South Carolina Governor Henry McMaster provided an update on the winter storm that impacted the Palmetto State Wednesday.
Speaking from the South Carolina Emergency Management Division, McMaster shared the outlook on the weather that has already hit South Carolina, and what’s to come after after meeting with state and county emergency management officials.
While snow was the talk of the state much of the day, the greatest concern McMaster shared was about the temperature. Specifically, what the sub-freezing numbers on thermometers will mean for South Carolina, especially the areas that experienced significant snowfall.
“It is cold, cold, cold and it’s going to stay cold,” McMaster said of the freezing temperatures which could stretch through Monday.
McMaster urged people to stay indoors. He provided details on the forecast with some chilling figures.
The governor said high temps on Thursday in the Upstate could be 37 degrees, while the Lowcountry is expected to be just above freezing. Midlands residents will need to be sure to bundle up, as McMaster said temperatures in Richland, Lexington, Kershaw counties and beyond are predicted to be 25 degrees.
In the aftermath of snowfall, the Coastal region, up through Orangeburg and Richland counties are the primary areas of focus for the Department of Public Safety, according to director Leroy Smith.
“If you’re in impacted areas, please stay home,” said Smith, adding there have been no winter weather-related fatalities at this time.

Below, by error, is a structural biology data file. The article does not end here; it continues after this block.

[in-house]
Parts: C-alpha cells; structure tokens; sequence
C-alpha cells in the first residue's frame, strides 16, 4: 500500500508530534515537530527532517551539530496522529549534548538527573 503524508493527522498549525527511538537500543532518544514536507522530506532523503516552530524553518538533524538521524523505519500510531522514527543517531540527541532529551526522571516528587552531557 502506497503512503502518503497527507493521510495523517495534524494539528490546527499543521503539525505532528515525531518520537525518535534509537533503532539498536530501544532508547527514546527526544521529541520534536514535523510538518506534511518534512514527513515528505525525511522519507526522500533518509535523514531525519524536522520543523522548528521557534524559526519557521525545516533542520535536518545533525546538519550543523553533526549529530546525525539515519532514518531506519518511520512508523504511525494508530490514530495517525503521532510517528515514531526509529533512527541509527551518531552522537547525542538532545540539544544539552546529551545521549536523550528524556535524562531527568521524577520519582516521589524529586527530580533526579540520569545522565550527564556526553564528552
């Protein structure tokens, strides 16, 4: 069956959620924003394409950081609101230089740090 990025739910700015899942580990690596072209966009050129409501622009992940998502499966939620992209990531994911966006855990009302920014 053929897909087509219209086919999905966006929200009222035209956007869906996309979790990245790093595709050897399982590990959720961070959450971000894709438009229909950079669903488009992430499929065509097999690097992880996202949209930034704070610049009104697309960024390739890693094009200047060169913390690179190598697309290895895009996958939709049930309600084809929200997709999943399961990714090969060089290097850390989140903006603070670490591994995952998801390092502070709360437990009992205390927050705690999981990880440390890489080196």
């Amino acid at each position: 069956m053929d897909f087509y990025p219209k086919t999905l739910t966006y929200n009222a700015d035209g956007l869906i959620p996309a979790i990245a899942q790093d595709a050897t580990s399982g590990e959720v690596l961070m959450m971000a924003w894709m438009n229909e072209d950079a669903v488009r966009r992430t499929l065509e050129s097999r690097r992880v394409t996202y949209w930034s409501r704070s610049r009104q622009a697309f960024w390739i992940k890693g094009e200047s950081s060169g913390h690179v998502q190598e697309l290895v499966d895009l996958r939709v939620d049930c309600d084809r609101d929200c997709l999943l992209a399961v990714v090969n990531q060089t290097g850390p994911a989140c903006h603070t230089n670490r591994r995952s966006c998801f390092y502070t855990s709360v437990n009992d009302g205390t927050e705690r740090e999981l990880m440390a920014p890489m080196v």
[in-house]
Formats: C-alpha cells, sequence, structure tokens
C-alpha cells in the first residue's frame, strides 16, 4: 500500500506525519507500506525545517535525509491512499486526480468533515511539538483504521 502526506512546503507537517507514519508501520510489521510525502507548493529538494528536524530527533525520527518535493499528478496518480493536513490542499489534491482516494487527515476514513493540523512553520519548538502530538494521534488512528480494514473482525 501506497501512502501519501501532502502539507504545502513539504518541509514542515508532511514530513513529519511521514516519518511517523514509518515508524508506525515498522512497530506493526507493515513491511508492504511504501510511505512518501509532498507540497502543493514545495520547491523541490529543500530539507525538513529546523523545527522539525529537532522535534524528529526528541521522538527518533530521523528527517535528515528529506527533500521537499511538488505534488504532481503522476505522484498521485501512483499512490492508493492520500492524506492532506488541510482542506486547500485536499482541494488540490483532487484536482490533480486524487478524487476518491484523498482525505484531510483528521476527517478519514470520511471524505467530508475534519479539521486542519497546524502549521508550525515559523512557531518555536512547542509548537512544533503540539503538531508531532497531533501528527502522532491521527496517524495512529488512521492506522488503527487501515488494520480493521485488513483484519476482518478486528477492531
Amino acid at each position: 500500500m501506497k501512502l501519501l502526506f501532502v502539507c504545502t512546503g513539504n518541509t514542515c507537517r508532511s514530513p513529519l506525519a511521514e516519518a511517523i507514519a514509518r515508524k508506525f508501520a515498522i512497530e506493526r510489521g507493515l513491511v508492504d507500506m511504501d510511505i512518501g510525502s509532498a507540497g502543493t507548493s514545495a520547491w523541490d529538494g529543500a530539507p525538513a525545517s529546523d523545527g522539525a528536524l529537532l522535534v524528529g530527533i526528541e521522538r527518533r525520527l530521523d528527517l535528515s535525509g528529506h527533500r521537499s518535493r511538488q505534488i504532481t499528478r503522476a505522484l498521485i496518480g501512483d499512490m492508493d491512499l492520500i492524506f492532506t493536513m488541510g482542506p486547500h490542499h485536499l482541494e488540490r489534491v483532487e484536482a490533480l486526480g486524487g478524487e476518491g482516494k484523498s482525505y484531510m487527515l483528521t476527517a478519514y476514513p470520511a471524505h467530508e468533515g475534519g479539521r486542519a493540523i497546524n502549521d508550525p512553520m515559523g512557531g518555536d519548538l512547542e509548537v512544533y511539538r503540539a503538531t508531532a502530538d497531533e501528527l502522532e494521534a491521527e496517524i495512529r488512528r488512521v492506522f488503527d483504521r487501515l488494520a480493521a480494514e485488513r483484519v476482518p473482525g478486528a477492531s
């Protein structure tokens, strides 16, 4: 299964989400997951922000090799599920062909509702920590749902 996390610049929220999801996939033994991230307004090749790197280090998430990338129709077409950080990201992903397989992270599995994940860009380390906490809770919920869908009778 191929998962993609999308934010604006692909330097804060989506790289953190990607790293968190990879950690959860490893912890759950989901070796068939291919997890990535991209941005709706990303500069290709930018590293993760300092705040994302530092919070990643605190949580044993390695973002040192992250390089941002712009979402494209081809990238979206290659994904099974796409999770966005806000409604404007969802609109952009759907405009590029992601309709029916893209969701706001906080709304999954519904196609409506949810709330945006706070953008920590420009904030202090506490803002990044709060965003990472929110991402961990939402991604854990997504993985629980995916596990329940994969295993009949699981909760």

According to the National Weather Service representative at the news conference, there is the chance of more snow to come, but the threat of ice has ended. Overall, 4-6 inches of snow accumulation could occur in Lowcountry. Some areas could see even higher.
Once snow ends, there is concern of breezy conditions on the coast which could mean potential for power outages.
Although the threat of precipitation in the form of ice isn’t forecast, that doesn’t mean it won’t be something to worry about on the ground.
“Several bridges on the coast are frozen over,” said South Carolina Department of Transportation director Christy Hall, who urged patience. “More than 1,400 employees have been deployed.”
While South Carolina is dealing with the impact of the cold weather and snowstorm, the S.C. National Guard has been in contact with counterparts in Georgia and North Carolina in case help is needed.
“We do not have a state of emergency right now,” said SC Emergency Management Division director Kim Stenson. “There are currently nine shelters open.”
About 15 people currently are being sheltered, that number is expected to grow.